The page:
Beyond the mainstream, what difference have we made ?
By Moira Devlin
Date Posted: June 15th 2013
Moira Devlin, who lives in Devon, is a retired headteacher.
Beyond the mainstream, what difference have we made?
By Moira Devlin
In January 2012 I retired after 35 years of working with children who are difficult to teach. I have worked in a number of different establishments including Community Homes with education, Truancy units, Mainstream Inclusion Units and finally, Pupil Referral Units. In all this time I felt the nature of the young people I was working with remained the same. What changed was the provision on offer according to the politics and philosophy of the time. Retirement is a time when one reflects back and takes account of what difference we have made to the lives of these young people, if any at all. There are many ways now ,with target driven evidence and Ofsted reports to “measure our performance” but for me the anecdotal statements of young people who I had taught and have kept in touch with have given me the strongest and most positive of messages.
Much has been reported and recorded about the abuse of young people in care over the last decades and contrary to what could have been, I find myself in a very privileged position to know that I have worked in some excellent care and educational environments with professional colleagues who have been totally dedicated to the wellbeing and emotional growth of our “clients”.
Perhaps the most successful of these was where I had my first job at the tender age of 21. Having just finished my training as a Drama and Art teacher I was taken on at a Community Home with Education for adolescent girls. These girls were all from the London Boroughs and the placement offered was 52 week care until the age of 16. Later that was extended to half way house provision where girls were taking A levels at the local college. At the time in the 1980s, there was a constant battle with local authorities who felt we were alienating the girls from their families and culture and so they were reluctant to carry on funding the girls’ placements with us. Recently one of the young women said to me that the school had been a life saver for her. She had been “at war” with her family for a variety of reasons and ended up in care. When she left care from us she returned to her family but felt she was returning as a strong person in her own right;no longer a scape goat for family problems. She helped her mother.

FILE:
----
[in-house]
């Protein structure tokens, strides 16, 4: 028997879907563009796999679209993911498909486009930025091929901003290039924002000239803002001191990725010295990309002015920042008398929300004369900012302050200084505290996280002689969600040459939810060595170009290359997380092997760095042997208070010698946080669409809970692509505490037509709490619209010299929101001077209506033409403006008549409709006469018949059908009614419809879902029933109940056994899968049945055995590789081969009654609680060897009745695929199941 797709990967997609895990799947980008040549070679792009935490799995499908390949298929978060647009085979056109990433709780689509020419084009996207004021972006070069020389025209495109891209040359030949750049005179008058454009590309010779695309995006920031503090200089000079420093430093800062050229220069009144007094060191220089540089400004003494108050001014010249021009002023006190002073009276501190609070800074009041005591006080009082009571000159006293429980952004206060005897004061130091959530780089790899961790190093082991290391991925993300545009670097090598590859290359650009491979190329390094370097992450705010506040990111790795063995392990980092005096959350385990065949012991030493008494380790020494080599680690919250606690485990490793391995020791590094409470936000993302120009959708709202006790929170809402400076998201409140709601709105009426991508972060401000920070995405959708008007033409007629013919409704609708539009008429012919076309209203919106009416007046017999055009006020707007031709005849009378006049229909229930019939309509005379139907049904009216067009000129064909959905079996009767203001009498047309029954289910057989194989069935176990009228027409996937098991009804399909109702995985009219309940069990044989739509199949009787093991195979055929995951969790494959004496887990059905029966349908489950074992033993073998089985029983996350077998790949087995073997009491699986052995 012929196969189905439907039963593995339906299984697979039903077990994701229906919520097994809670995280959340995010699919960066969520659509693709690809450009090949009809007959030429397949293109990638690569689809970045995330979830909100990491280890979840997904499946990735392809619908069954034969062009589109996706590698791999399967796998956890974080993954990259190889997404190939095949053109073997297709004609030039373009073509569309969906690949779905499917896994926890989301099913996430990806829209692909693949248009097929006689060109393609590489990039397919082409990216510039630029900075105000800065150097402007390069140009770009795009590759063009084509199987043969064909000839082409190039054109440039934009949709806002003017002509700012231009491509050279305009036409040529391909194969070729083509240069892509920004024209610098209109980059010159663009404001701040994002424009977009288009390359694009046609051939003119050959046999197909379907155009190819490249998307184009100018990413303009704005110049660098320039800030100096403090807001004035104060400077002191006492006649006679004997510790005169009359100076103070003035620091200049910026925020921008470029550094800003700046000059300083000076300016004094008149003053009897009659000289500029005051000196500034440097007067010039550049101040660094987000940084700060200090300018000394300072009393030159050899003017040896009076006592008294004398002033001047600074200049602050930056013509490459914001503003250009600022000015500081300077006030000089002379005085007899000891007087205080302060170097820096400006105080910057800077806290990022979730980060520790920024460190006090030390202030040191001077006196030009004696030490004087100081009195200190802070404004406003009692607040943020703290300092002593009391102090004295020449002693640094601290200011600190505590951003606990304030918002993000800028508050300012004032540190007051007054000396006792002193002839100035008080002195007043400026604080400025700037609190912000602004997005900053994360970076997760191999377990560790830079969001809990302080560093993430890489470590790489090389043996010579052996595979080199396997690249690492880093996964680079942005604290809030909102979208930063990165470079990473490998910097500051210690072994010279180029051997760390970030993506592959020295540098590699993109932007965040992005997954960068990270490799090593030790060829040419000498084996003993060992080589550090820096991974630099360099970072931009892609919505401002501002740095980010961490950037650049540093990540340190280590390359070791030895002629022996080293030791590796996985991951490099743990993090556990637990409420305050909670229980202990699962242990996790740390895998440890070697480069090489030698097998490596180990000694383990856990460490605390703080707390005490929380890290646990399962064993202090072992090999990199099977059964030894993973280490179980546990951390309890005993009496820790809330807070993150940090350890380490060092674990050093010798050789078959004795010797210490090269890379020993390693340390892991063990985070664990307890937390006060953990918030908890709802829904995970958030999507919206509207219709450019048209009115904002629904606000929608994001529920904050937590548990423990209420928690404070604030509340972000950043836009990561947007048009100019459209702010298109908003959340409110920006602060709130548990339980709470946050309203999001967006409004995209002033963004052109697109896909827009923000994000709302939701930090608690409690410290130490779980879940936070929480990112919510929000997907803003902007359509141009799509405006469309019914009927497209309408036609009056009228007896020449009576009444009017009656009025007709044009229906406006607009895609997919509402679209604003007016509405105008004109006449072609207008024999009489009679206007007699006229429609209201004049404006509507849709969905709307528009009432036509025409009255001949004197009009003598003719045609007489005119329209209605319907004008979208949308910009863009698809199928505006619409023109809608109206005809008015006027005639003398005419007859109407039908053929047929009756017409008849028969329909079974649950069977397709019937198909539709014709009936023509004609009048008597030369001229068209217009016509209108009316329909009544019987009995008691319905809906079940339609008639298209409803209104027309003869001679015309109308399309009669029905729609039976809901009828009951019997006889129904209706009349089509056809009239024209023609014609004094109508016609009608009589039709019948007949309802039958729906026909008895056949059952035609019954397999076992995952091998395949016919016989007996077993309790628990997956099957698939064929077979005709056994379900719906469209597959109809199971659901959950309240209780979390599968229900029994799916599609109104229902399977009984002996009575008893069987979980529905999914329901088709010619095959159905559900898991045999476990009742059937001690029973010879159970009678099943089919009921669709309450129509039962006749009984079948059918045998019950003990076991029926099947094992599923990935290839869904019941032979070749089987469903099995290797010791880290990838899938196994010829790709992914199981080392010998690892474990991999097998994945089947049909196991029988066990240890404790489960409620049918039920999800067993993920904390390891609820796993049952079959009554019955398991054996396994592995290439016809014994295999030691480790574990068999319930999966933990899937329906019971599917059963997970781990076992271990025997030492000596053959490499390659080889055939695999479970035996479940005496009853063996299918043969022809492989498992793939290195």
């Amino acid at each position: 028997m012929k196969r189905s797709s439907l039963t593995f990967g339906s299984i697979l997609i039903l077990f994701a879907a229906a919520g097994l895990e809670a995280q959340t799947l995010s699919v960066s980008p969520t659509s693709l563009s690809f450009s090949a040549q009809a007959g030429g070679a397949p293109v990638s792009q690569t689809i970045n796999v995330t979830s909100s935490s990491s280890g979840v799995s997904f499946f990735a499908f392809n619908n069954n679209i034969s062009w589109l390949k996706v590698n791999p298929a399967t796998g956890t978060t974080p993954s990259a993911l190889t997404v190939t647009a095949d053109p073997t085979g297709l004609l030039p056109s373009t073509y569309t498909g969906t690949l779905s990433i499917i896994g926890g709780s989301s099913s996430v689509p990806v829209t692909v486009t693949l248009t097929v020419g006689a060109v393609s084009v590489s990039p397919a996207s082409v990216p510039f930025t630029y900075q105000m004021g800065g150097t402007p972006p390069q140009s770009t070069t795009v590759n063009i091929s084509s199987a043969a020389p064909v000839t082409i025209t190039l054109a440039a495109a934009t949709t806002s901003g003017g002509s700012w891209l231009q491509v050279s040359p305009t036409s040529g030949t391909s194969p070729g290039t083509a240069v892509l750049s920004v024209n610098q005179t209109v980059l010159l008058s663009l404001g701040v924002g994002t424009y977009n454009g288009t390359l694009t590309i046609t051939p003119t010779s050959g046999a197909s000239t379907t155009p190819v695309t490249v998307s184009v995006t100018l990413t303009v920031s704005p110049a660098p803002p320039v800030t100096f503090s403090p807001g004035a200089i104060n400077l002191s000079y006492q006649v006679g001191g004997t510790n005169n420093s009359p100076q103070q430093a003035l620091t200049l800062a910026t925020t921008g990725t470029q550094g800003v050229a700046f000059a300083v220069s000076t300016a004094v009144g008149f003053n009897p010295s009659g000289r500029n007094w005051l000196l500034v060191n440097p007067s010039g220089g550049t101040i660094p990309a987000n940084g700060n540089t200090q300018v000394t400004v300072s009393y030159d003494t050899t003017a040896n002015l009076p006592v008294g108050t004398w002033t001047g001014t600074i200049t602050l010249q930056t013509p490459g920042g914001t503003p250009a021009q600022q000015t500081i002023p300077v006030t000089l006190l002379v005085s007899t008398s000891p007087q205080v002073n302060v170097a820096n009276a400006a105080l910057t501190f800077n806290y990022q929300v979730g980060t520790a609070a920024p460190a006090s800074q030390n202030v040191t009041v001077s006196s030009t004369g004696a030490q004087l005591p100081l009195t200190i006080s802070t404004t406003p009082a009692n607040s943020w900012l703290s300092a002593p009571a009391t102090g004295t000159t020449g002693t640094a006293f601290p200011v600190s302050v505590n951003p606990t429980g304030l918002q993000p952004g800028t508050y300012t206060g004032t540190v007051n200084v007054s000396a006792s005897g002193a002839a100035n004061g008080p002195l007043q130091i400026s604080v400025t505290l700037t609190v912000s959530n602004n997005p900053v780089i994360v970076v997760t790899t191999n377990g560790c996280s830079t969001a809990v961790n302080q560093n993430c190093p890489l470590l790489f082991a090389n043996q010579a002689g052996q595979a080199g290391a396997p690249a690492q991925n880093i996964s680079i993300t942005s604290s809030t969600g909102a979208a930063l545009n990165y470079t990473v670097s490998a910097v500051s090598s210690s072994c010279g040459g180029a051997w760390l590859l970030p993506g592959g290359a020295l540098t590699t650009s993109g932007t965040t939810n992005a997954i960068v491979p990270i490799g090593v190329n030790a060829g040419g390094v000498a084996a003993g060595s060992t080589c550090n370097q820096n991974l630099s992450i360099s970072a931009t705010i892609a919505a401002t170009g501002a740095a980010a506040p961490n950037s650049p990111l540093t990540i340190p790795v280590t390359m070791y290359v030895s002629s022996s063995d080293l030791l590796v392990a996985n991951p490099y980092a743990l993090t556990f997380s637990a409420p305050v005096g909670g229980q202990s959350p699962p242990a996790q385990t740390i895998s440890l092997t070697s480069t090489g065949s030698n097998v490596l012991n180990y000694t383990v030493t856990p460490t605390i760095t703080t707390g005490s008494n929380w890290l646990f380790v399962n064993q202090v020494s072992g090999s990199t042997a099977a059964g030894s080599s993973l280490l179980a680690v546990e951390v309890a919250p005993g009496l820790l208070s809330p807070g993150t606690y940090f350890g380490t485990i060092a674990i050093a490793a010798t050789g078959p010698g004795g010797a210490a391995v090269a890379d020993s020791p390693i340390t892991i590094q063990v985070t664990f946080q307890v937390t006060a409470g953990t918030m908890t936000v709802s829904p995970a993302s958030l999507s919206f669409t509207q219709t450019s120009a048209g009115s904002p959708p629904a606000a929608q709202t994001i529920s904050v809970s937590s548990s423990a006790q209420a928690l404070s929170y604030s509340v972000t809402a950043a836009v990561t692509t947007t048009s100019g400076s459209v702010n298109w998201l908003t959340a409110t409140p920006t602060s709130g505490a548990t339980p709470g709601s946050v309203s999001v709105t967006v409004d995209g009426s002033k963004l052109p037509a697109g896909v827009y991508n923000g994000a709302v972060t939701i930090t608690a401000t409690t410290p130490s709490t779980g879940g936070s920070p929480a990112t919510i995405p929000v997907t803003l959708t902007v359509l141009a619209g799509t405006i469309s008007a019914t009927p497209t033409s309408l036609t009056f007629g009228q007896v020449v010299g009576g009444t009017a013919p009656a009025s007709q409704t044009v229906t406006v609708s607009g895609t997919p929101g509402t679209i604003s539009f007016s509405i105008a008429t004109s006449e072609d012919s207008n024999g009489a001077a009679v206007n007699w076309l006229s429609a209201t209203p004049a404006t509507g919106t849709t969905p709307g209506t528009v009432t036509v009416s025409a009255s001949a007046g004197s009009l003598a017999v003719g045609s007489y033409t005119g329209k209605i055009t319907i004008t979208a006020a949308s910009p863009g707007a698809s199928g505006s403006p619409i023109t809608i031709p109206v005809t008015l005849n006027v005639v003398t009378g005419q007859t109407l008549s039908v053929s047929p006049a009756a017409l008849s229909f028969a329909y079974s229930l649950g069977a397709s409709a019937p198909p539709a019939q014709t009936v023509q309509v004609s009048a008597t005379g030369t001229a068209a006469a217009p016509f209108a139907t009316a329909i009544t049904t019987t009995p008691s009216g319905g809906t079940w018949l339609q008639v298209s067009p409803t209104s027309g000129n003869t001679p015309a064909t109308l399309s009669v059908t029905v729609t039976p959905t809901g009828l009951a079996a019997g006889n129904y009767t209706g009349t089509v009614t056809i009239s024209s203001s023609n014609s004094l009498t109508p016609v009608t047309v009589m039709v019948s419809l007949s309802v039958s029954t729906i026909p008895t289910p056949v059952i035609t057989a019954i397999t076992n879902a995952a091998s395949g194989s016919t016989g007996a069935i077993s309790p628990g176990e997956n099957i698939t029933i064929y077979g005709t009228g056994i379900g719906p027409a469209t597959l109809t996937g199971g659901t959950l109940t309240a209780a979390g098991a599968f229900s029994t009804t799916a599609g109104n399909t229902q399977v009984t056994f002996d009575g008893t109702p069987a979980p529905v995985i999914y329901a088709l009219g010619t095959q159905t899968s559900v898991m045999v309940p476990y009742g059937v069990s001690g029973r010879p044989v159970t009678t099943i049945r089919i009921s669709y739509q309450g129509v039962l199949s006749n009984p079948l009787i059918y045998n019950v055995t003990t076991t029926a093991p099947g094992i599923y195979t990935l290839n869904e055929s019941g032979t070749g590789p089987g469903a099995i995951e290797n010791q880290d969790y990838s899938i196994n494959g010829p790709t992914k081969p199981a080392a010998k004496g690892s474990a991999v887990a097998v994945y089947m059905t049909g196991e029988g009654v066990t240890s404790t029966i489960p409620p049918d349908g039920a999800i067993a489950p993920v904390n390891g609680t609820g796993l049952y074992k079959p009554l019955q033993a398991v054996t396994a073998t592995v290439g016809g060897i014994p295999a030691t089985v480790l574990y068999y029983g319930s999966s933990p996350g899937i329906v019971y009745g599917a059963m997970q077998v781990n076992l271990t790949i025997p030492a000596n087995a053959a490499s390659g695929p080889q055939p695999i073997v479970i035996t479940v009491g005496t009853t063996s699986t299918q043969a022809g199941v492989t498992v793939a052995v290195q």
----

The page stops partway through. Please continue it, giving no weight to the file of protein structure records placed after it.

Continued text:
If one listened to what the girls had to say it was clear that something very special had happened to them during their time with us. They had begun succeeding! For all the emotional damage and complex experiences these youngsters had had, their education had been the one straight forward,concrete thing. It was for most of the girls the first time education had been offered in a vibrant and interesting way, letting them achieve and build their self esteem. The emphasis of the curriculum was to begin their learning with relevant topics for young women and so in English we studied Maya Angelo and Alice Walker. In Drama the girls devised marvellous plays about racism and the history of immigrants. In history, they learned of the rise of fascism in the 1920s,30s and 40s. All these topics were real and gave us a platform to build and extend the girls thirst for knowledge. Soon they were immersed in Shakespeare and painting wonderful murals of The Windrush!
When I ask the girls now what was the thing that worked for them at the school they mention the exciting lessons and high expectations but they all of them say without exception, that the most important thing was the personalities of the staff. They felt they had extremely special relationships with staff which though they took time to build, were enduring. They remembered how each day was fresh and any battles were resolved and learnt from in a positive way. Laughter played a huge part in our all our lives there and seeing staff laugh at each other and with themselves helped them heal some of their hurt. They have all said they felt loved. I worked at this school for 10 years and as my career progressed the message I took from my time there was quite simple. To me love ,whether it be for family or friend is limitless and powerful. And so it was with the girls. I was would say to anyone aspiring to work in a similar setting to the one I written about that If you cannot find love for these youngsters then you are in the wrong job.